AT have also been making progress at Puhinui and have put out this time lapse of construction.
You can also get a bit of a look at it in these videos
It’s going to be fantastic once it’s completed.
The first of those videos include Te Huia, the new Hamilton to Auckland train rolling through, presumably on a test run. Down in Hamilton, progress continues on the new Rotokauri transport hub
Rotokauri (Hamilton) Transport Hub – the new rail station & bus interchange (200 buses per day), nearly completed. And when @KiwiRail get their act together & finish their work on the Auckland lines, the Te Huia rail service to Auckland will begin. pic.twitter.com/vThLAj0wB3
— DaveMac (@davemacpherson7) December 8, 2020
CRL Open Day
Last week City Rail Link held their Boring Day Out to let the public see the site at Mt Eden and in particular the tunnel boring machine which has been named Dame Whina Cooper.
One of the things I’ve also been wondering is what is going to happen to the spoil. Here’s what they say.
The Link Alliance says it has a comprehensive plan in place to dispose of all spoil safely, and with as little impact on the community and other road users as possible.
- Spoil from Mt Eden will be a mix of cleanfill, managed and contaminated. We won’t know how much of each until tunnelling is underway. The spoil will be either wet spoil extracted by the TBM or a clean, dry type of spoil removed during initial tunnelling operations.
- Cleanfill will be disposed of at the Three Kings Quarry in Mt Eden.
- All other spoil – managed or contaminated – will be trucked to various disposal sites at Mercer in Waikato.
- Link Alliance anticipates removing 1,000 cubic metres of spoil each day this year, and 750 cubic metres during peak tunnel boring in 2021 and 2022.
- Link Alliance anticipates approximately 175 trucks entering and leaving the Mt Eden site daily.
- Spoil movements will be limited to a 10-hour day, 7am to 7pm, Monday to Saturday.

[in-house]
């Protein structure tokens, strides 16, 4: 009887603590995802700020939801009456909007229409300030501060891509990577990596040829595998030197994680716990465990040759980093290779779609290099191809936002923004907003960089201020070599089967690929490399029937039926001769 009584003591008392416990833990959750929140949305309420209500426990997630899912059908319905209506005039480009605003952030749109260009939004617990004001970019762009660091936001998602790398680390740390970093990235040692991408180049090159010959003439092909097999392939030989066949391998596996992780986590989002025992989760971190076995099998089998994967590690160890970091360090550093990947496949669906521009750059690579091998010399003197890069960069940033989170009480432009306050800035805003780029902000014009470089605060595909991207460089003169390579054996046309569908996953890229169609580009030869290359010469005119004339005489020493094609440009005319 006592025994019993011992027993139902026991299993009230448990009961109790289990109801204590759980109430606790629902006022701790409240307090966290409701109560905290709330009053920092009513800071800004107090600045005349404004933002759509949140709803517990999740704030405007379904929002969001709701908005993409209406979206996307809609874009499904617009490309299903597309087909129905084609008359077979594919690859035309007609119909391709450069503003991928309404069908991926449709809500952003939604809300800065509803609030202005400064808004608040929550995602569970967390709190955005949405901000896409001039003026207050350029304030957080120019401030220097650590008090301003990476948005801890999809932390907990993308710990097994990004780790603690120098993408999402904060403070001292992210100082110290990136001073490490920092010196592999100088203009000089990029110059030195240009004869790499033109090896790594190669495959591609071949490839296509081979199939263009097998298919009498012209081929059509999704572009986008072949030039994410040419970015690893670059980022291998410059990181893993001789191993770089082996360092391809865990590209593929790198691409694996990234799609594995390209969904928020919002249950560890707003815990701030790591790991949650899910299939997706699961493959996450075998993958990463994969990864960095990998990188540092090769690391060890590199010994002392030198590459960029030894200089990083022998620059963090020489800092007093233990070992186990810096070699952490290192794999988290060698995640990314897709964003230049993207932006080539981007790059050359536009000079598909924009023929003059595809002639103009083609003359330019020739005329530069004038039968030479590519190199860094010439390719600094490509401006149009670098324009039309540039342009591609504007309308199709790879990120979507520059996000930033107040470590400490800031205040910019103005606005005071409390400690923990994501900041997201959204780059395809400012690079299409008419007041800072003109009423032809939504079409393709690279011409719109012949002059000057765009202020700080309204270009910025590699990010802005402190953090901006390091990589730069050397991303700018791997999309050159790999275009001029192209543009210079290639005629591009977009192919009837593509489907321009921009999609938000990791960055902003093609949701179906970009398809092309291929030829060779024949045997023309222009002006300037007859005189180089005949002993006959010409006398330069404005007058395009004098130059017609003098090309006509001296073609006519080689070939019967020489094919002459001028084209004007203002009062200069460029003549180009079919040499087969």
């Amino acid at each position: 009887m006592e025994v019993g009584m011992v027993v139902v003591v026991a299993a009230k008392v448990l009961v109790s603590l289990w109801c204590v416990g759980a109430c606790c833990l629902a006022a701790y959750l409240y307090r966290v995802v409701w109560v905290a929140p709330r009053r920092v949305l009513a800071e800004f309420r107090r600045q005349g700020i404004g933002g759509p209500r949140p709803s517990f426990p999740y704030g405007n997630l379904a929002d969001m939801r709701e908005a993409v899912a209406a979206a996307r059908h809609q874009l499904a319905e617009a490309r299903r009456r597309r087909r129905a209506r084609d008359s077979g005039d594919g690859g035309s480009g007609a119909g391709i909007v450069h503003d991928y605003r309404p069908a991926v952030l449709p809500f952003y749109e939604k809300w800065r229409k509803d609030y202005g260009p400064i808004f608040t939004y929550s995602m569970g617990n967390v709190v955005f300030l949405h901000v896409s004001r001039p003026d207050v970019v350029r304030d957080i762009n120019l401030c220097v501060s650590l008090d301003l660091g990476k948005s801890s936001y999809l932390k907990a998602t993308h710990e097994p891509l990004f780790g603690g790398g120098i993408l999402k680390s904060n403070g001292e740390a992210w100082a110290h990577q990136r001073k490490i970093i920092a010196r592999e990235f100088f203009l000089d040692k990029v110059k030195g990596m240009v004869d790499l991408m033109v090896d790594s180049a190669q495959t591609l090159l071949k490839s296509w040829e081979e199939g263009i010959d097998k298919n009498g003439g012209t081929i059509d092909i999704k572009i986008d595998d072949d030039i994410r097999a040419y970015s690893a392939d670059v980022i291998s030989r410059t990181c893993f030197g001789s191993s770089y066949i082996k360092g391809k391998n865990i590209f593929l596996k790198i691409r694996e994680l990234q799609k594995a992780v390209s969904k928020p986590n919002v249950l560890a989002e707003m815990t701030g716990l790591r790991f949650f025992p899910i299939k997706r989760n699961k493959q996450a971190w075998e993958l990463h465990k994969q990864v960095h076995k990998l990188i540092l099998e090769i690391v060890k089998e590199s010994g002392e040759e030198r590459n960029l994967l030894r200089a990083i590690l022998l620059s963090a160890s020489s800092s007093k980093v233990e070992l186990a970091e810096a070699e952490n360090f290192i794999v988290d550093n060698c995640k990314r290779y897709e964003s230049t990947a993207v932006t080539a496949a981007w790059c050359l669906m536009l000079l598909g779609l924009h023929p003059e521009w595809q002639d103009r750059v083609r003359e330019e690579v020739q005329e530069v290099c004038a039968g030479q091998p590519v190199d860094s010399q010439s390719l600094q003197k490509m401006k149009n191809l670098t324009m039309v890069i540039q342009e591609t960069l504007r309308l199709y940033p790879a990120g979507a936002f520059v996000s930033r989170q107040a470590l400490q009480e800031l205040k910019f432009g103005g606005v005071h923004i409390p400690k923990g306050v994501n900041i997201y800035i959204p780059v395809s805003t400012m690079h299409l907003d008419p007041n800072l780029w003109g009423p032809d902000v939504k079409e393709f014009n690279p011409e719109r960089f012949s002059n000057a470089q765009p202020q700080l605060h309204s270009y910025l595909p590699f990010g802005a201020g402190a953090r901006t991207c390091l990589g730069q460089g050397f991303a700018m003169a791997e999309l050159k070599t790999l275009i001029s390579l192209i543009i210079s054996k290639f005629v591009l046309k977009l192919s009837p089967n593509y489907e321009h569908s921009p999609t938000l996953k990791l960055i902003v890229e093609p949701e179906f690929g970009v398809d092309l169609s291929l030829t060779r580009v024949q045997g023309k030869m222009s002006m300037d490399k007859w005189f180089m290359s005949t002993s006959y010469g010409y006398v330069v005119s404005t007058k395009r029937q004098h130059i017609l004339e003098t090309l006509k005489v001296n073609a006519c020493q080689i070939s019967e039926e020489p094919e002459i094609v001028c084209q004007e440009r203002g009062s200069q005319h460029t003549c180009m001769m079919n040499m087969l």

- No Sunday or overnight movements are planned.
- The main spoil transport route during off-peak hours (9am to 3pm) will be directly along Mt. Eden Road to the Three Kings Quarry. During peak hours (7am to 9am and 3pm to 7pm) trucks will take a longer route along SH 16 and through Hillsborough to avoid Mt. Eden Road.
- Spoil for Mercer will be trucked along New North Road and the State Highway network
- Strict measures are in place to transport spoil securely to minimise dust, or dirt on the roads
- Link Alliance also has mitigation measures in place to minimise noise disruption
- Link Alliance is committed to working with transport-related agencies and community groups to keep people informed
That’s a lot of truck movements.
Trucks on SH1
Speaking of truck movements, delays at Ports of Auckland have seen a container ship divert to Marsden Point and now there is expected to be a lot more trucks on the road shifting those containers to Auckland
The fallout from crippling delays at the Ports of Auckland will be most visible on the road between Auckland and Whangārei over the coming days.
From Friday, Waka Kotahi says there will be 800 additional heavy vehicle movements on this section of the State Highway 1 route.
It is because nearly 1200 containers of consumer goods need unloading from the cargo ship Constantinos P, which was diverted to NorthPort to avoid the delays at the Ports of Auckland.
Up to 12 trucks are expected to leave Northport every hour from 6am until midnight for the next seven days.
Many empty trucks will then make the return journey for another load.
The rail line is currently closed for repairs after being run down over many decades, repairs that have likely been delayed as resources needed to be shifted to Auckland to fix our failing tracks. Of course, even if the line was operating, it doesn’t go to the port itself.
Also one thing I noticed in the video of the article above, all three of the Wellsford locals reporters spoke to noted that trucks are often speeding through the town and don’t stop at the pedestrian crossing making it incredibly dangerous.
This is a fascinating thread on Uber
When they write the history of this era, one of the strangest chapters will be devoted to Uber, a company that was never, ever going to be profitable, which existed solely to launder billions for the Saudi royals.
— Cory Doctorow #BLM (@doctorow) December 8, 2020
Notably, Uber have are just starting to put Auckland PT information in their app.
Have a good weekend.